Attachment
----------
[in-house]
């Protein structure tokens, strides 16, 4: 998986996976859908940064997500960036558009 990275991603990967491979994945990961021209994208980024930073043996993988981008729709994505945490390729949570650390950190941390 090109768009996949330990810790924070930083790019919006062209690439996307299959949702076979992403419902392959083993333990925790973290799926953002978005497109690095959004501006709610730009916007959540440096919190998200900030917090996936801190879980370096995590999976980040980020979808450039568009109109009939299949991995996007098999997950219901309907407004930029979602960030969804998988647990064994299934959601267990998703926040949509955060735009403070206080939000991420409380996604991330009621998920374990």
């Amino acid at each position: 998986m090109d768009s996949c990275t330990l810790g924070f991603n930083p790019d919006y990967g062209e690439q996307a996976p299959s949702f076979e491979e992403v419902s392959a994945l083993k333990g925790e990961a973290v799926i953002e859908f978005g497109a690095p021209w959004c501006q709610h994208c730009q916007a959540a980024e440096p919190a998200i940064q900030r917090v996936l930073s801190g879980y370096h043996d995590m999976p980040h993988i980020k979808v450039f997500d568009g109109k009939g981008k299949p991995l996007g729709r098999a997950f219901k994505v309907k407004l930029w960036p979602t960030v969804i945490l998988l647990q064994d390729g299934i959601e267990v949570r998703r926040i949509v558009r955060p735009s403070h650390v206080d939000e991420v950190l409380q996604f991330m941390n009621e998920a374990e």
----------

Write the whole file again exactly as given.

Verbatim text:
[in-house]
């Protein structure tokens, strides 16, 4: 998986996976859908940064997500960036558009 990275991603990967491979994945990961021209994208980024930073043996993988981008729709994505945490390729949570650390950190941390 090109768009996949330990810790924070930083790019919006062209690439996307299959949702076979992403419902392959083993333990925790973290799926953002978005497109690095959004501006709610730009916007959540440096919190998200900030917090996936801190879980370096995590999976980040980020979808450039568009109109009939299949991995996007098999997950219901309907407004930029979602960030969804998988647990064994299934959601267990998703926040949509955060735009403070206080939000991420409380996604991330009621998920374990």
């Amino acid at each position: 998986m090109d768009s996949c990275t330990l810790g924070f991603n930083p790019d919006y990967g062209e690439q996307a996976p299959s949702f076979e491979e992403v419902s392959a994945l083993k333990g925790e990961a973290v799926i953002e859908f978005g497109a690095p021209w959004c501006q709610h994208c730009q916007a959540a980024e440096p919190a998200i940064q900030r917090v996936l930073s801190g879980y370096h043996d995590m999976p980040h993988i980020k979808v450039f997500d568009g109109k009939g981008k299949p991995l996007g729709r098999a997950f219901k994505v309907k407004l930029w960036p979602t960030v969804i945490l998988l647990q064994d390729g299934i959601e267990v949570r998703r926040i949509v558009r955060p735009s403070h650390v206080d939000e991420v950190l409380q996604f991330m941390n009621e998920a374990e």